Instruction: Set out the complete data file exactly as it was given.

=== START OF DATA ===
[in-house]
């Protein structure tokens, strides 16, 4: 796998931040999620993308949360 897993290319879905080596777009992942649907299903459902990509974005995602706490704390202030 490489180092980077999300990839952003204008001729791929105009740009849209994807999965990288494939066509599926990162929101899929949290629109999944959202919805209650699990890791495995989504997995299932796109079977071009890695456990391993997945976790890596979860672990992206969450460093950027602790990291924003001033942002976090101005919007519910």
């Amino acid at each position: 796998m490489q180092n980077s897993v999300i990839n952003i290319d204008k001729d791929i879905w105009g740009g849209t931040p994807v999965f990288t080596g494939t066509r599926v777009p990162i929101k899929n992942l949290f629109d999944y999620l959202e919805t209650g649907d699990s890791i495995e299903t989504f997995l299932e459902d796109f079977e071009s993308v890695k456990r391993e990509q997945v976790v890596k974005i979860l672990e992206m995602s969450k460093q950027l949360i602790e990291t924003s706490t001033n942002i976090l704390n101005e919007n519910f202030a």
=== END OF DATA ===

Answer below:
[in-house]
């Protein structure tokens, strides 16, 4: 796998931040999620993308949360 897993290319879905080596777009992942649907299903459902990509974005995602706490704390202030 490489180092980077999300990839952003204008001729791929105009740009849209994807999965990288494939066509599926990162929101899929949290629109999944959202919805209650699990890791495995989504997995299932796109079977071009890695456990391993997945976790890596979860672990992206969450460093950027602790990291924003001033942002976090101005919007519910």
């Amino acid at each position: 796998m490489q180092n980077s897993v999300i990839n952003i290319d204008k001729d791929i879905w105009g740009g849209t931040p994807v999965f990288t080596g494939t066509r599926v777009p990162i929101k899929n992942l949290f629109d999944y999620l959202e919805t209650g649907d699990s890791i495995e299903t989504f997995l299932e459902d796109f079977e071009s993308v890695k456990r391993e990509q997945v976790v890596k974005i979860l672990e992206m995602s969450k460093q950027l949360i602790e990291t924003s706490t001033n942002i976090l704390n101005e919007n519910f202030a």